Any good flatwork contractor knows that a concrete slab is not self-supporting. That’s why he’ll prepare the ground first by placing 6-inch lifts of well-compacted gravel; otherwise the slab could settle and crack.
No Visible Means of Support
Typical residential slabs aren’t designed to span over empty space. They need solid ground under them, including a layer of firmly compacted gravel. When there’s soft soil under a slab instead of the proper sub-base, the likely result is settling and cracking of the slab.
Illustrations: Harry Whitver
But sometimes life is complicated. For example, the soil under the imported gravel sub-base may not be suitable for bearing the load. Some soils just don’t compact well. Even worse—sloping bedrock underneath the problem soil. Now you have to place and compact your imported gravel over a hard base that’s not level. (Good luck with that.)
Drill, Lift, and Grout
Slabjacking is a two-part operation. First, the contractor drills holes into the slab. Then, a cement grout is pumped into the voids to lift the slab and provide a level base of support. Sometimes, steel pins driven down to bedrock or firm soil are used to help with the lifting.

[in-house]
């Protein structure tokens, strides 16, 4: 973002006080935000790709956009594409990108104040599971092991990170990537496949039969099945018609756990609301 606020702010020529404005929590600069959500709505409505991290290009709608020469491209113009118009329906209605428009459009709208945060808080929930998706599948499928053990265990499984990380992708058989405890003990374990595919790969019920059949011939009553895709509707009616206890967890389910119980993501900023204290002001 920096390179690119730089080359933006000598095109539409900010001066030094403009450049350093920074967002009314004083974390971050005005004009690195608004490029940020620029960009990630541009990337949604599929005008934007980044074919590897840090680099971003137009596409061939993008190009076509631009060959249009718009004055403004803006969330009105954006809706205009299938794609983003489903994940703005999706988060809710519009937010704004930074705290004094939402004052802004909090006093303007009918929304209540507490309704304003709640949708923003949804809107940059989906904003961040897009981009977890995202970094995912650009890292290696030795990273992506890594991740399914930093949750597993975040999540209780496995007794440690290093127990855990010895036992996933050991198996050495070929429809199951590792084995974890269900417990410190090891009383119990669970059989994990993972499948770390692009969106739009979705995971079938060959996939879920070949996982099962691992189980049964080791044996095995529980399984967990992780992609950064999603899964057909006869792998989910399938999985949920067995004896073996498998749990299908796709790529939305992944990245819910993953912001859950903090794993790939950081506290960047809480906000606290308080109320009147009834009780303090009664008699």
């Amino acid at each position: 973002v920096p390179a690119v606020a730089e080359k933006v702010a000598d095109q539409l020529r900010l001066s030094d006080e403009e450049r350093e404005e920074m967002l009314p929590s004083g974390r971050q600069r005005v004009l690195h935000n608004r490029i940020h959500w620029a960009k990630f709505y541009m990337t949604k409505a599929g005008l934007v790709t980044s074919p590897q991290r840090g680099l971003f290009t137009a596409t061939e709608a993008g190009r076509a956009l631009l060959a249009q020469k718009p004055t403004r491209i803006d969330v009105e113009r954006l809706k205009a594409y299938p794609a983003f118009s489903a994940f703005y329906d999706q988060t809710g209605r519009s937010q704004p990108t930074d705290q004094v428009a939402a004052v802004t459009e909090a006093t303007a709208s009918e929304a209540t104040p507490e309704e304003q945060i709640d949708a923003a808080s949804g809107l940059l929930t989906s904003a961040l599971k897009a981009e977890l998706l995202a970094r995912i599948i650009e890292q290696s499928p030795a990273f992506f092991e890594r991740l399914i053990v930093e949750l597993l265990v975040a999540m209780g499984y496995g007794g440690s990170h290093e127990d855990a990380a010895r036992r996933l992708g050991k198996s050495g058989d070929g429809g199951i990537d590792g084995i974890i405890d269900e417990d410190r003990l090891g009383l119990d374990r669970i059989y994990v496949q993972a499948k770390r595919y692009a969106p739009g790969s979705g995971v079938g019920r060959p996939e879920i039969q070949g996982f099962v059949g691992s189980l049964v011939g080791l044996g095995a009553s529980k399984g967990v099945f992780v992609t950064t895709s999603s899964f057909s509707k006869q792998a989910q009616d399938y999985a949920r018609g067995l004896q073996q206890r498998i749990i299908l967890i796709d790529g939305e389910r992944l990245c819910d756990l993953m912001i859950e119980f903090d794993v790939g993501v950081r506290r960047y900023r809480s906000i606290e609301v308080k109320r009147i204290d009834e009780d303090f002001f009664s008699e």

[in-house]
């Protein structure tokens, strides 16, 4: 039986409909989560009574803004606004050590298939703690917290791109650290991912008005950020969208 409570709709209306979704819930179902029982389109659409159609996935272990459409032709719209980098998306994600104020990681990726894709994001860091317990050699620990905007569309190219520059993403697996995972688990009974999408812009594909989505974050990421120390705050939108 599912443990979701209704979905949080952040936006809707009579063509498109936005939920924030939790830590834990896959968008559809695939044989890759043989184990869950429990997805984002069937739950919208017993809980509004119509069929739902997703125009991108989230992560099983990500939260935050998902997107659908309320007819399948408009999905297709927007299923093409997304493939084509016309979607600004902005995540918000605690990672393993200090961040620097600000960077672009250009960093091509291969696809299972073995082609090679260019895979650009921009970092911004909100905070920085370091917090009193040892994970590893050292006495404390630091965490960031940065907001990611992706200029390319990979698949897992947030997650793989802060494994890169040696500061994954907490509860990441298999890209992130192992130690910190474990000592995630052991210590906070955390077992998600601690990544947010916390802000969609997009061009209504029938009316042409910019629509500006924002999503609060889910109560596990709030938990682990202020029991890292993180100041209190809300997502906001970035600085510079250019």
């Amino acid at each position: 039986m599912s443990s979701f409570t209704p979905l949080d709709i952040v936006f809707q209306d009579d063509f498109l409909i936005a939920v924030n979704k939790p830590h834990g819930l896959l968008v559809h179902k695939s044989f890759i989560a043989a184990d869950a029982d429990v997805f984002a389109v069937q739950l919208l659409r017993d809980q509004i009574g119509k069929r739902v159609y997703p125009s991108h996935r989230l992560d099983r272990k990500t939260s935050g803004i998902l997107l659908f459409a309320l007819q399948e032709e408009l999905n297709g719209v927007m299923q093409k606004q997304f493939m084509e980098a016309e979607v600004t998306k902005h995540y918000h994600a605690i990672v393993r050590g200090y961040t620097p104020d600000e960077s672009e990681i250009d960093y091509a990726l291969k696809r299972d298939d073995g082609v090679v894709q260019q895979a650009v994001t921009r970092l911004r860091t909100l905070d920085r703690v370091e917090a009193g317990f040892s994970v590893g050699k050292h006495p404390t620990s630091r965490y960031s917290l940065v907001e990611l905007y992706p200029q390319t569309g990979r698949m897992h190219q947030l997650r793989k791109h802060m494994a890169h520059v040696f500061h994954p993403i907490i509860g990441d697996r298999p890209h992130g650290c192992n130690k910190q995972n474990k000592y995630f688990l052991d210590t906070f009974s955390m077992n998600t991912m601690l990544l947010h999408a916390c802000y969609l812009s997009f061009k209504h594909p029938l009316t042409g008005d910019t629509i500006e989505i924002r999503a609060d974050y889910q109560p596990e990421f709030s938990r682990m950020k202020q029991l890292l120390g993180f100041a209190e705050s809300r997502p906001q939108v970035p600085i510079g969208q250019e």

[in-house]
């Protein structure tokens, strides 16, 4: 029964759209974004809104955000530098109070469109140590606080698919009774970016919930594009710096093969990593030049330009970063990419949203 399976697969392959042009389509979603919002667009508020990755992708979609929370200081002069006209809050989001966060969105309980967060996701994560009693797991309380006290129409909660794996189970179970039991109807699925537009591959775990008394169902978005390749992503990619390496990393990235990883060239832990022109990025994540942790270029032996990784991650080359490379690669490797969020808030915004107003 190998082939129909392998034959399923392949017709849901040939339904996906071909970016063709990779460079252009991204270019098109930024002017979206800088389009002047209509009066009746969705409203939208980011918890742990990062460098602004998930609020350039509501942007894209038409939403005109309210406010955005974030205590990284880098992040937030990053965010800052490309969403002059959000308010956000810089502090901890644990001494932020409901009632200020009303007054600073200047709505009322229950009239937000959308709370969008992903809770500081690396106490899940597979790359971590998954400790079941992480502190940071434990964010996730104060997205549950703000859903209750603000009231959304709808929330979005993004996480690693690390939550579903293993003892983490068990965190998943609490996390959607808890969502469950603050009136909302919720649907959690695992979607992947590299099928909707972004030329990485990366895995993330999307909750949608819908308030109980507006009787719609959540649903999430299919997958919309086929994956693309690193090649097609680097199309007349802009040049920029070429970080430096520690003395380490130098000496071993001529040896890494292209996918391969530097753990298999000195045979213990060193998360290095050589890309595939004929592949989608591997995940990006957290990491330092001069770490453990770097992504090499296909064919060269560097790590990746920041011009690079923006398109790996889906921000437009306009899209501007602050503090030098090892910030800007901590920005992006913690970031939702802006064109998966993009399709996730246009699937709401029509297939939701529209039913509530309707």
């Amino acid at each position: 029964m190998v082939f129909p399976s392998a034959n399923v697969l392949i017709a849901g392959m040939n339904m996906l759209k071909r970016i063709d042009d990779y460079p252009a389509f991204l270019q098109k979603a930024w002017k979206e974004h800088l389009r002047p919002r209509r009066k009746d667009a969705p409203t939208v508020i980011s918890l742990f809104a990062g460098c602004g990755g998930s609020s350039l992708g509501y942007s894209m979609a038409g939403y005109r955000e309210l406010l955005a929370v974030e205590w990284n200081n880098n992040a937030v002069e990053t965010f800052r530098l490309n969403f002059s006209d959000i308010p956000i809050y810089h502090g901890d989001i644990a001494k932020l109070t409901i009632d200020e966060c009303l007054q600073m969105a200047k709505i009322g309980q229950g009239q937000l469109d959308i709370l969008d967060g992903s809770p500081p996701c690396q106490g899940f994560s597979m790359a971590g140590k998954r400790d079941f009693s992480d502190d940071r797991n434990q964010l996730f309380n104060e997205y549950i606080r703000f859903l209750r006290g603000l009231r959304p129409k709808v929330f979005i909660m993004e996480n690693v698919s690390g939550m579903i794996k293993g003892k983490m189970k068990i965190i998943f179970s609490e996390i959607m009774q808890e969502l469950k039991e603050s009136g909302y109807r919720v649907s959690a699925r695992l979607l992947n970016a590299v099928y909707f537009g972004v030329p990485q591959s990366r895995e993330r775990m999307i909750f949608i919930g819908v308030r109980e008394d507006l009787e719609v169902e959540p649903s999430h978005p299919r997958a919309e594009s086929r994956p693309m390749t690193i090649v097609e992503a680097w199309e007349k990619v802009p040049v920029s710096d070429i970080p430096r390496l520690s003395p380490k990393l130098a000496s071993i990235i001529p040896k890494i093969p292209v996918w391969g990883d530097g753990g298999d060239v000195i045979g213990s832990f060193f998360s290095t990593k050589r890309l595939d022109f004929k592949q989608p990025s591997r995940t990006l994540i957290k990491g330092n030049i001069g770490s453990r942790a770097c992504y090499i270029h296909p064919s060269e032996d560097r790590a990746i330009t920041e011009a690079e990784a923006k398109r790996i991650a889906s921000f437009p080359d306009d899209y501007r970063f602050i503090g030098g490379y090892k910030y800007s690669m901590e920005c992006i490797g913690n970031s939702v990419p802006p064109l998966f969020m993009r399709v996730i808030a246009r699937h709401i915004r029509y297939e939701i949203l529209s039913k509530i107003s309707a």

Sometimes it’s hard to compact the soil or gravel you would ordinarily use under
a slab. In those cases, one option is to use a special low-strength concrete mix called “lean fill” or “flowable fill.” You can place this material the way you would concrete, and it will harden to provide firm support.
Slab settlement is common enough that there’s a whole industry of specialists who know how to repair it. A typical fix involves “slabjacking,” or “mudjacking.” A contractor drills holes in the affected slab, inserts driven piers down to rock or competent soil, lifts the slab up with support brackets, and then injects the voids under the newly lifted slab full of flowable grout that will harden to provide firm support. There’s nothing new about this process, which is outlined by John Meyers in “Slabjacking Basics” from the September 1990 issue of JLC, a sister publication of BUILDER.
Prevention requires thorough compacting of the underlying soil and the gravel sub-base. But in problem situations, consider using “flowable fill,” a lean mix of gravel and cement that you can pump or pour like concrete. It’s not as strong as structural concrete, but it’s stronger than compacted soil or gravel—and requires no compaction. For more on this technique, see “A Quick Cure for Problem Soils” from the January 2000
issue of JLC.